Another area of preparation I made time for was thinking through any potential problems that could arise during the day and contingency plans I could execute. This was always something I put time aside for when I competed in sprint duathlon but had never done for Ironman. In hindsight, this is ridiculous. Ironman races are 10 times longer; there’s so much time for things to go wrong. The Zurich race had brutally hammered home how important it was to run through ‘what if…’ scenarios beforehand and how I would deal with them.
With all the recce and preparation done, we met up with my in-laws. Michaela’s parents had been gutted that their planned holiday to Hawaii had been brutally snatched away from them and had therefore grudgingly taken the opportunity to visit Argentina instead. Their sacrifice was very much appreciated on race day when I heard their much-needed cheers on what would become a brutal bike course.
The afternoon before race day, I took my trusty steed to the transition area to rack. I’d been keeping an eye on the weather forecast and it consistently looked as I had expected- clear, warm, and a bit breezy. ‘A bit breezy’ had steadily become ‘very breezy’ and volunteers were manically running up and down the aisles, taping bikes to stands and the ground in order to stop them flying around. Turns out lightweight carbon bikes with disc wheels catch the wind nicely. I grabbed some cable ties and strapped my TT down tightly.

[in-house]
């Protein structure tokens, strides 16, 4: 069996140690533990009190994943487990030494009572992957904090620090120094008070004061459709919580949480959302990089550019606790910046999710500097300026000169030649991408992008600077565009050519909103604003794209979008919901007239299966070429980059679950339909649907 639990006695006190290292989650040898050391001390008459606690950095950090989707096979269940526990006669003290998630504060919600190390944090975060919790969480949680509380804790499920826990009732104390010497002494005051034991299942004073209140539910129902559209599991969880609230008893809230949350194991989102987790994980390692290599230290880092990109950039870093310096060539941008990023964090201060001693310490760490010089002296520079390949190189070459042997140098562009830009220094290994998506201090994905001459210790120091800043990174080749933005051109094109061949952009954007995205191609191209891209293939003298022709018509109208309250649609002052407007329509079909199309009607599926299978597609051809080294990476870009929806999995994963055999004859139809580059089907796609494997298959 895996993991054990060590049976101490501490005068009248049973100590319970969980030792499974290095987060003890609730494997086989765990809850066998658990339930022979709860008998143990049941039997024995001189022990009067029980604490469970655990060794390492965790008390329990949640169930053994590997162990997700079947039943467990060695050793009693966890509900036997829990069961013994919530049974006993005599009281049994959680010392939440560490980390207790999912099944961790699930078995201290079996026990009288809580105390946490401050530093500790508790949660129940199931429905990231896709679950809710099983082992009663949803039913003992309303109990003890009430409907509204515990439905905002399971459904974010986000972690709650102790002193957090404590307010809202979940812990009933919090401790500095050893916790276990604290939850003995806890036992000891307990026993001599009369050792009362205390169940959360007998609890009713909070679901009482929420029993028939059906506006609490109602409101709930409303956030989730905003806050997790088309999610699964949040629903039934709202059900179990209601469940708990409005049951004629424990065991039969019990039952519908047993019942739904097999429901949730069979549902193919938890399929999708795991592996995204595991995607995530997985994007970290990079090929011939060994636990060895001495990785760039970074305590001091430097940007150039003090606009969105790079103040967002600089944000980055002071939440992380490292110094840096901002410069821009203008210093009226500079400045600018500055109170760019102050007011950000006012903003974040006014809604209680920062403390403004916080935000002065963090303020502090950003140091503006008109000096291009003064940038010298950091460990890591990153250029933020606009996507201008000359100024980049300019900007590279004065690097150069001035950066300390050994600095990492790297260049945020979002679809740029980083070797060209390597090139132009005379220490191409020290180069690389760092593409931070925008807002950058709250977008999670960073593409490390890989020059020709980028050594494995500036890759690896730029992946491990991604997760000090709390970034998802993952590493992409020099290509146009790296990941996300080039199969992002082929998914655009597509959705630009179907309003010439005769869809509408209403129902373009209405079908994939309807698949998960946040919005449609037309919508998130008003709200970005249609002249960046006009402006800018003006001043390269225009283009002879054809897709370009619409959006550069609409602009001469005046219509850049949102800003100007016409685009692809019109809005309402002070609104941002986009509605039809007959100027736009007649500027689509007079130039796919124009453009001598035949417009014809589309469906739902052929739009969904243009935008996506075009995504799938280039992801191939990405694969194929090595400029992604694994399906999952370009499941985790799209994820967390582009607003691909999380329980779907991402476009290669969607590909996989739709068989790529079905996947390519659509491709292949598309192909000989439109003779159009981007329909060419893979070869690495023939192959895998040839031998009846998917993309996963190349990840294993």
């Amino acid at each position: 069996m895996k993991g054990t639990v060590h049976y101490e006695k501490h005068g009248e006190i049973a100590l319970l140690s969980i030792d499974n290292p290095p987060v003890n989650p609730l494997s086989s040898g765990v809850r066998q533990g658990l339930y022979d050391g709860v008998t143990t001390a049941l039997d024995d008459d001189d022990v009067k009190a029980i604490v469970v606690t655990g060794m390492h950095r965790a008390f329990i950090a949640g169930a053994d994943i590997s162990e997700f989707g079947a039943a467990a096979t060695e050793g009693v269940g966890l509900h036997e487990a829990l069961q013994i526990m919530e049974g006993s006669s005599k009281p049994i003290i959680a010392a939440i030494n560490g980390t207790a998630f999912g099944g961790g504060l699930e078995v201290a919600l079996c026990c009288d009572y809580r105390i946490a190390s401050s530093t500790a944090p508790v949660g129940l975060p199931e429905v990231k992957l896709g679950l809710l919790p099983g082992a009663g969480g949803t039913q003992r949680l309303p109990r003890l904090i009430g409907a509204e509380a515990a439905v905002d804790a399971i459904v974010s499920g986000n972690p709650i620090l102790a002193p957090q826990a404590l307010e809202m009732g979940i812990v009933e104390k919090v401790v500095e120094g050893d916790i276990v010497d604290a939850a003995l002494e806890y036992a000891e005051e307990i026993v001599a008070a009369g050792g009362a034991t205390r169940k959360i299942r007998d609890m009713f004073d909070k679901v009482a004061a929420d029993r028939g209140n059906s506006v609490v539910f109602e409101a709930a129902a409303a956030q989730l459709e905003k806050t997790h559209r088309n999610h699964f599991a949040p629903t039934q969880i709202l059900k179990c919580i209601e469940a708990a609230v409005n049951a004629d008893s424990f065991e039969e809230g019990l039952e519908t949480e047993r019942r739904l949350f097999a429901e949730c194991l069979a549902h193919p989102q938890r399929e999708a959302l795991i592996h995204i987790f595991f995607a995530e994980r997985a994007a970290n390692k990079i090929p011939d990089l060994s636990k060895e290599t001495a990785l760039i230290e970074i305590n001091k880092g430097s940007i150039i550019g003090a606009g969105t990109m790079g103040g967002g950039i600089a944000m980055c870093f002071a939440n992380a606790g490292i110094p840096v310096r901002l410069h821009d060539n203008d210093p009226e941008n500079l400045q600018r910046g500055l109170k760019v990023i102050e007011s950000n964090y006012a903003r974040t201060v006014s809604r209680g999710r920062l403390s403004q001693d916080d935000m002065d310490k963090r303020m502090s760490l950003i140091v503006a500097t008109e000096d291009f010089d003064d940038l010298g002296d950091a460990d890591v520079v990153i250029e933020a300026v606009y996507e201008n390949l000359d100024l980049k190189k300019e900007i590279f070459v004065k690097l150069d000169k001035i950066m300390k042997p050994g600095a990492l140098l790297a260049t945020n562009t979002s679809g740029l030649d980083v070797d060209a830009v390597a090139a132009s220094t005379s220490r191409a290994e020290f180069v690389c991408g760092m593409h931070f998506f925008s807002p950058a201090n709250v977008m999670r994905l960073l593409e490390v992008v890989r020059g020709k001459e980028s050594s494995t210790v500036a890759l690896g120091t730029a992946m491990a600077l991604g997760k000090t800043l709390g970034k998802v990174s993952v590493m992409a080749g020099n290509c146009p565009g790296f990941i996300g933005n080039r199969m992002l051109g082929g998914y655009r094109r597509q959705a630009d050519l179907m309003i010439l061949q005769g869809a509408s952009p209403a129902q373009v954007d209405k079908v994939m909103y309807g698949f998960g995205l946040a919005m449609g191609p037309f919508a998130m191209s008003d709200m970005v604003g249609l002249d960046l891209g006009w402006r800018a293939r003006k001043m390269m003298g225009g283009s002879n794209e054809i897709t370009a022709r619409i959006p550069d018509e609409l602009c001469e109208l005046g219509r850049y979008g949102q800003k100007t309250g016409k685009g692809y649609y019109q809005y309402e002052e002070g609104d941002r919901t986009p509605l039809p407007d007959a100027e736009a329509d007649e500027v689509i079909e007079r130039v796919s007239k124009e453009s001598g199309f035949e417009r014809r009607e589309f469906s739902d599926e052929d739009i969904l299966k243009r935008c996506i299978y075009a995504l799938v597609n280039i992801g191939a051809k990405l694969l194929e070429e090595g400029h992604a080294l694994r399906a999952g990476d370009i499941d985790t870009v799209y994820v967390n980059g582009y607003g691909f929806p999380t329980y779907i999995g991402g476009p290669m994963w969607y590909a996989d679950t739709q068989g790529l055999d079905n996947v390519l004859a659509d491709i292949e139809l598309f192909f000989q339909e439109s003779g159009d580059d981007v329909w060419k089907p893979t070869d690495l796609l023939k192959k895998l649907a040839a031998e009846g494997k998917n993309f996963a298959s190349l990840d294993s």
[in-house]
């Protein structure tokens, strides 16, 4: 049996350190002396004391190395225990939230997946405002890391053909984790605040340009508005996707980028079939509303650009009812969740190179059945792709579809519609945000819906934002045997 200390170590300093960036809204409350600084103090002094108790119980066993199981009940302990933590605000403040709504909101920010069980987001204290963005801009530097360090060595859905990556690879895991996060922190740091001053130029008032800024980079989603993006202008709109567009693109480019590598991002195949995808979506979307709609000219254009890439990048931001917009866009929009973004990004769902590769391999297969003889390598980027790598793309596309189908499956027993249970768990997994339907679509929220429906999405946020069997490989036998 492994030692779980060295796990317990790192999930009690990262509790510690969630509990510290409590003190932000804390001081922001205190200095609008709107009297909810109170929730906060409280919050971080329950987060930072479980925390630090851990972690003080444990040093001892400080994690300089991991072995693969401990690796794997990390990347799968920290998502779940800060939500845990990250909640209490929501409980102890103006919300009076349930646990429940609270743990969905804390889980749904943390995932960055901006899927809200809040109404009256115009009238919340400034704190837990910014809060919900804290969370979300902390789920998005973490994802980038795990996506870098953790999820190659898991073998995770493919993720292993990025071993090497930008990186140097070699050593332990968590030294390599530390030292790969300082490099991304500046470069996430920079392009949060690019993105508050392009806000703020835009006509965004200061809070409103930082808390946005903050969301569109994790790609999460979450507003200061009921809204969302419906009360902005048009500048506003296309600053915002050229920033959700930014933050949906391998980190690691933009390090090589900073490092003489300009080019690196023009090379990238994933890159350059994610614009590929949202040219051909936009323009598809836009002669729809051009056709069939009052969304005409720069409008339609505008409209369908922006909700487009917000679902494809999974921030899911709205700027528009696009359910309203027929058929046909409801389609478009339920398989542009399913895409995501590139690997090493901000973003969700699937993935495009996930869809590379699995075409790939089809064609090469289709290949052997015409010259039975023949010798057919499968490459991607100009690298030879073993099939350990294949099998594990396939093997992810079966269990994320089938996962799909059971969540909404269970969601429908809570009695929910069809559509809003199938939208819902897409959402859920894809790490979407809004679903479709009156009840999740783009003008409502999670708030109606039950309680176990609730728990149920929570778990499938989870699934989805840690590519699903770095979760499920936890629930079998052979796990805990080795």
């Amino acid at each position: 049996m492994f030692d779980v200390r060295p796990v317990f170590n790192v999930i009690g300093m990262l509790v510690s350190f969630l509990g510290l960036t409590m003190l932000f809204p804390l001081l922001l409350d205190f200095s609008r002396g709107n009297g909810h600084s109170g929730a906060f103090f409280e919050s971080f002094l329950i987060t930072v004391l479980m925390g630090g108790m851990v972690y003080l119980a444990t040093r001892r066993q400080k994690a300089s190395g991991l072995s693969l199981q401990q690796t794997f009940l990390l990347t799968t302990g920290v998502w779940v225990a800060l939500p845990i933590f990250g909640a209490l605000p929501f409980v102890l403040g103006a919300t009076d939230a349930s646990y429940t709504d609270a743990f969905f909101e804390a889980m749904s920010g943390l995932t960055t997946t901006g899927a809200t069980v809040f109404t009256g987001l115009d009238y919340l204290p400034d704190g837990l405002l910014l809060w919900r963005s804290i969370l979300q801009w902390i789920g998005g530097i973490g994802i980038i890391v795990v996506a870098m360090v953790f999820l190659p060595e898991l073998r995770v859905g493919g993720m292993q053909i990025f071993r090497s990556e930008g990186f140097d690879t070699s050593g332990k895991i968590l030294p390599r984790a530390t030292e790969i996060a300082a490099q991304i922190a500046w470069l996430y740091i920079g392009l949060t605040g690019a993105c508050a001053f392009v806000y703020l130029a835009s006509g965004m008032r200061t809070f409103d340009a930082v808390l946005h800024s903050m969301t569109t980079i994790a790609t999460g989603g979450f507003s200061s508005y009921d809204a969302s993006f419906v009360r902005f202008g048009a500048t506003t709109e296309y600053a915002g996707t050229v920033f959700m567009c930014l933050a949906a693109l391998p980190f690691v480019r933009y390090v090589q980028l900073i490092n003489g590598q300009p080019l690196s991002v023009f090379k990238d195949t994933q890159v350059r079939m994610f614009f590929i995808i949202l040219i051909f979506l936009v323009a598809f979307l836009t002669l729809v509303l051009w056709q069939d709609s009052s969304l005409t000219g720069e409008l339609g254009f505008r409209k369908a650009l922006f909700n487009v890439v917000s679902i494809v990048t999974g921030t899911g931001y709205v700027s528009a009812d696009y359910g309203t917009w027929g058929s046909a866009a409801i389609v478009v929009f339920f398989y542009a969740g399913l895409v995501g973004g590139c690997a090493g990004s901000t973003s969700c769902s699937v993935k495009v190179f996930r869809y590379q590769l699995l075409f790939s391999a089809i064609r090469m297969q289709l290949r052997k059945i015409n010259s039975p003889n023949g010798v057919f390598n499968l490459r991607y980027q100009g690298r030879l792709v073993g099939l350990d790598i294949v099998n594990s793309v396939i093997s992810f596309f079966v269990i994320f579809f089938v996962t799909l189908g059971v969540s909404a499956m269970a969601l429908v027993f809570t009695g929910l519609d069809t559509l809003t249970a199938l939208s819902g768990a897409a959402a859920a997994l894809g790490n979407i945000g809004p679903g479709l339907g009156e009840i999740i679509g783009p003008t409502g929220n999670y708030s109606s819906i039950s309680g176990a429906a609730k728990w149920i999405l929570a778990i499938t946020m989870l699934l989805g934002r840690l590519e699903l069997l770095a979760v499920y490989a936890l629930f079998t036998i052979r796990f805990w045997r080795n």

The next morning it was still there and in one piece; my first bit of anxiety was soothed. A message was soon making the rounds that the swim course was being shortened. After a bit of digging for information, it turned out the water was colder than expected so the swim was shortened from 3.8km to 3km.
Before I knew it, it was time to head to the start. Physiologically, this is an odd time. My heart rate starts increasing in anticipation, but at the same time my mind is completely calm; my job for the next 9ish hours is simple. All the hard work has already been done.
The organisers were right; the Atlantic Ocean is chilly. But being used to swimming in rivers which originate in The Alps, for me the temperature wasn’t crazy cold and I made it round the shortened swim in a comfortable 00:50:20.
The run to first transition was a 50 m stretch of beach. I had been relieved to hear there would be showers to rinse the sand off my feet before stuffing them in my shoes and cycling for 180km. Alas, in an amusing absence of common sense, these showers had been placed halfway to transition… So once you rinsed your feet and they were clean and free of sand, you had to go back on to the beach to finish your journey. Face palm. I didn’t waste time with it and tried to wipe off as much sand as possible in transition.